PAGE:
Shiny as wax, the cracked veneer Scotch-taped and brittle. I can't bring my father back. Legs crossed, he sits there brash with a private's stripe, a world away from the war they would ship him to within days. Cannons flank his face and banners above him like the flag my mother kept on the mantel, folded tight, white stars sharp-pointed on a field of blue. I remember his fists, the iron he pounded, five-pound hammer ringing steel, the frame he made for a sled that winter before the war. I remember the rope in his fist around my chest, his other fist shoving the snow, and downhill we dived, his boots by my boots on the tongue, pines whishing by, ice in my eyes, blinking and squealing. I remember the troop train, steam billowing like a smoke screen. I remember wrecking the sled weeks later and pounding to beat the iron flat, but it stayed there bent and stacked in the barn by the anvil, and I can't bring him back.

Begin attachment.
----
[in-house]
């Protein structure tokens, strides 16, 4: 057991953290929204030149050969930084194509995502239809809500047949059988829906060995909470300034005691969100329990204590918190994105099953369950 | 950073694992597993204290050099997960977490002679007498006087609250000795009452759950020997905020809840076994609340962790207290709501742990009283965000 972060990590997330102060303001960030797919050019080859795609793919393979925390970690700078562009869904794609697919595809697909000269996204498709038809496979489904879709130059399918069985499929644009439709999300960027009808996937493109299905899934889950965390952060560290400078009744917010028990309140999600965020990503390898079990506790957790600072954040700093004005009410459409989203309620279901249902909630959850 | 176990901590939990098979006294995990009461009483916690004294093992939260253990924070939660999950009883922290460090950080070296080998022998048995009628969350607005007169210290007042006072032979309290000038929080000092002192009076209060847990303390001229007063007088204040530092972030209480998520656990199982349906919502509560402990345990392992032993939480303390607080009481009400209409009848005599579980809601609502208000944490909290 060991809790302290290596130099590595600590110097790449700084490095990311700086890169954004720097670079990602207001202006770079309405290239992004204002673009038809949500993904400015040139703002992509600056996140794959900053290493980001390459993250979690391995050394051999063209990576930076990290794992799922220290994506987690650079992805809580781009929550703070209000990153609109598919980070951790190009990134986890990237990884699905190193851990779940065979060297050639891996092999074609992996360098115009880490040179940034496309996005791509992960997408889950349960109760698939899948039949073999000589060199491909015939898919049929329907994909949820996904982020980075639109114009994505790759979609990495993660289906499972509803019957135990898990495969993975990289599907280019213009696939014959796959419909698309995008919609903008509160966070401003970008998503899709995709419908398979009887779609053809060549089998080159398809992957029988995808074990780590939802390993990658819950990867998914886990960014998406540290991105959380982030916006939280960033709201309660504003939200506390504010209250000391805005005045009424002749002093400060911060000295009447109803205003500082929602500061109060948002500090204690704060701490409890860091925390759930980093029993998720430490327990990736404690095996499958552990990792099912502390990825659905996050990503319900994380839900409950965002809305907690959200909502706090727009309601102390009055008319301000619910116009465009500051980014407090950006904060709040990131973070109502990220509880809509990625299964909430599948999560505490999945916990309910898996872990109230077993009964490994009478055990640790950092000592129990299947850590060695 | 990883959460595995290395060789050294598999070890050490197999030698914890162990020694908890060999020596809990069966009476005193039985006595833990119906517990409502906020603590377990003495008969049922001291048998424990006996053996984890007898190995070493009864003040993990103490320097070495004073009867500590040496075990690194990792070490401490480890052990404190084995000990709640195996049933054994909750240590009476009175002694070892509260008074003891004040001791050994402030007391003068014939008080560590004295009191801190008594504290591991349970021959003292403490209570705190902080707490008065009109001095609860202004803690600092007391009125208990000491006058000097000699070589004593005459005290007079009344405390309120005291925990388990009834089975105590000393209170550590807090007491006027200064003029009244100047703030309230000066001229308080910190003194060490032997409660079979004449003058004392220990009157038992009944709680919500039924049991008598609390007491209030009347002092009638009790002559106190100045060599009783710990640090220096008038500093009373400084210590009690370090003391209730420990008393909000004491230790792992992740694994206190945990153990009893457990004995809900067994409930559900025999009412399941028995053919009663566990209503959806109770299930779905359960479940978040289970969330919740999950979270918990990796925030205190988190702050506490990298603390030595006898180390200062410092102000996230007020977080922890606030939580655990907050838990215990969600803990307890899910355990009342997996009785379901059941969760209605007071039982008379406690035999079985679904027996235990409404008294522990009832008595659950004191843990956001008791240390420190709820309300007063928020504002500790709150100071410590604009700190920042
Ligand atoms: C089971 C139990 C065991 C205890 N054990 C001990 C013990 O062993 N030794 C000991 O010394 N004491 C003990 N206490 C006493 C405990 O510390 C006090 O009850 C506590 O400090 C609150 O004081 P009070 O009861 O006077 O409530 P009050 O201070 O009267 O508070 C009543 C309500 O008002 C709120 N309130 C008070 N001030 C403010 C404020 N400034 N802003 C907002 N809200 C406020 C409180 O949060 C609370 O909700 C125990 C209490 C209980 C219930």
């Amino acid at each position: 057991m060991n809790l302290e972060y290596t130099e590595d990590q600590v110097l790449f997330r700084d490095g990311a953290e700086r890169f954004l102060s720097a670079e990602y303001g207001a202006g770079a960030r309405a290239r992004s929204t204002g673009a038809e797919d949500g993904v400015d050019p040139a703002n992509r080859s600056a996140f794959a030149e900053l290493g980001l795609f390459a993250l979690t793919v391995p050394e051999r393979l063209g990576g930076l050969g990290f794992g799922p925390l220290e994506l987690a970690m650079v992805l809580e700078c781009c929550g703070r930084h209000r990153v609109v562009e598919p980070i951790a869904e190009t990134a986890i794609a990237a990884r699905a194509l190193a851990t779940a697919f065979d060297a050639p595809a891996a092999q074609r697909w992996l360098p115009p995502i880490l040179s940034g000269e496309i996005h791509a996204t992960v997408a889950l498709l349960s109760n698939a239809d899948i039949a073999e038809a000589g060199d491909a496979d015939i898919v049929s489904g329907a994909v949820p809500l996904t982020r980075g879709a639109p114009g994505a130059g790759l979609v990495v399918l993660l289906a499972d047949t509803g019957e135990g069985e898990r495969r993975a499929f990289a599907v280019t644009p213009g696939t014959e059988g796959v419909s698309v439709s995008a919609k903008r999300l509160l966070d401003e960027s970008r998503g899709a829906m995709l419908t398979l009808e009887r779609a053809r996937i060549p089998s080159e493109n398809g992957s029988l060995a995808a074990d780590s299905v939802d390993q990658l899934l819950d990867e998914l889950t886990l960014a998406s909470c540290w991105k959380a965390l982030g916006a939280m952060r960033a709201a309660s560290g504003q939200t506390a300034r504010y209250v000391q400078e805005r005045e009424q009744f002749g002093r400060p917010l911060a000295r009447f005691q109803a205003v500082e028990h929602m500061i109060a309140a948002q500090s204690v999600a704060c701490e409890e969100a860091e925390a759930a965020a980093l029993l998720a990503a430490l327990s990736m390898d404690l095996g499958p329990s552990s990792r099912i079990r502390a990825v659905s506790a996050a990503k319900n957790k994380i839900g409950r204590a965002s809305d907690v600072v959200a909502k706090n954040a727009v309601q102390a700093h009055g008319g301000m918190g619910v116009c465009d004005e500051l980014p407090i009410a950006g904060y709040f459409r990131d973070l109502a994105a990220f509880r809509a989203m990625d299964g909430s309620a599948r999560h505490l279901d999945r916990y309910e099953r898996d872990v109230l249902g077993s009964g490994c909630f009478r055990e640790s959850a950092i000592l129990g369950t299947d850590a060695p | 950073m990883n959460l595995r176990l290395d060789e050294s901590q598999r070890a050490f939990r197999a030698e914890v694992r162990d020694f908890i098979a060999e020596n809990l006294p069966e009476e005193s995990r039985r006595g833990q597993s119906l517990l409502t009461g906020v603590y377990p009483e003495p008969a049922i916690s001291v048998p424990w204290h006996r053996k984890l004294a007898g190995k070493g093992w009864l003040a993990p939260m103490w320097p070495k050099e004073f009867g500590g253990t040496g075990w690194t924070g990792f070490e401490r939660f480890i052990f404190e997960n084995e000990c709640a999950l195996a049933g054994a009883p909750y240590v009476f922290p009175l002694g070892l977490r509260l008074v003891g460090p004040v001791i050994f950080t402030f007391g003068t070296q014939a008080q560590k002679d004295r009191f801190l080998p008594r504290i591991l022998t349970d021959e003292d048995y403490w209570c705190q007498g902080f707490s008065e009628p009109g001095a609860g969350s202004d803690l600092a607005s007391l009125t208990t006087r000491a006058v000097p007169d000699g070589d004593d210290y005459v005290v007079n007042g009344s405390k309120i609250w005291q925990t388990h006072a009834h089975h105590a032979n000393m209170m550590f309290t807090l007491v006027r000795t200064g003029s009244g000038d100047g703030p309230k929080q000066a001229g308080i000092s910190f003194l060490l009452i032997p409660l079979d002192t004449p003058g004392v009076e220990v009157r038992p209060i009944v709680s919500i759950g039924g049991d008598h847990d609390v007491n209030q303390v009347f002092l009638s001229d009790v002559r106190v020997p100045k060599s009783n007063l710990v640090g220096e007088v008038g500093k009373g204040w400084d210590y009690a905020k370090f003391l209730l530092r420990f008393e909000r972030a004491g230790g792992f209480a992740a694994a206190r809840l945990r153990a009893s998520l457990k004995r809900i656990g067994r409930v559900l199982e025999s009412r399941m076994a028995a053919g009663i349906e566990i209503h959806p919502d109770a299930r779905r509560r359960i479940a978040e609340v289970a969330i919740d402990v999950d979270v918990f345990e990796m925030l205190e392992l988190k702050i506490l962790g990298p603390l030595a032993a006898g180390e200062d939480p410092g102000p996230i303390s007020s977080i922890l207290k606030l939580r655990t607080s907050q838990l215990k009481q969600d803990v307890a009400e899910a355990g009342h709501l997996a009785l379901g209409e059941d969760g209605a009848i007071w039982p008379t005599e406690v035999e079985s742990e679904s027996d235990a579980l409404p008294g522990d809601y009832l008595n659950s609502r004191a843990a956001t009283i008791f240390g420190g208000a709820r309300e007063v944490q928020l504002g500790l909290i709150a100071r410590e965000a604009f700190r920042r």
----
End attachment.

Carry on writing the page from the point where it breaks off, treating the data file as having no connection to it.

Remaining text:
Walt McDonald - 1934-
The Waltz We Were Born For
I never knew them all, just hummed and thrummed my fingers with the radio, driving five hundred miles to Austin. Her arms held all the songs I needed. Our boots kept time with fiddles and the charming sobs of blondes, the whine of steel guitars sliding us down in deer-hide chairs when jukebox music was over. Sad music's on my mind tonight in a jet high over Dallas, earphones on channel five. A lonely singer, dead, comes back to beg me, swearing in my ears she's mine, rhymes set to music that make her lies seem true. She's gone and others like her, leaving their songs to haunt us. Letting down through clouds I know who I'll find waiting at the gate, the same woman faithful to my arms as she was those nights in Austin when the world seemed like a jukebox, our boots able to dance forever, our pockets full of coins.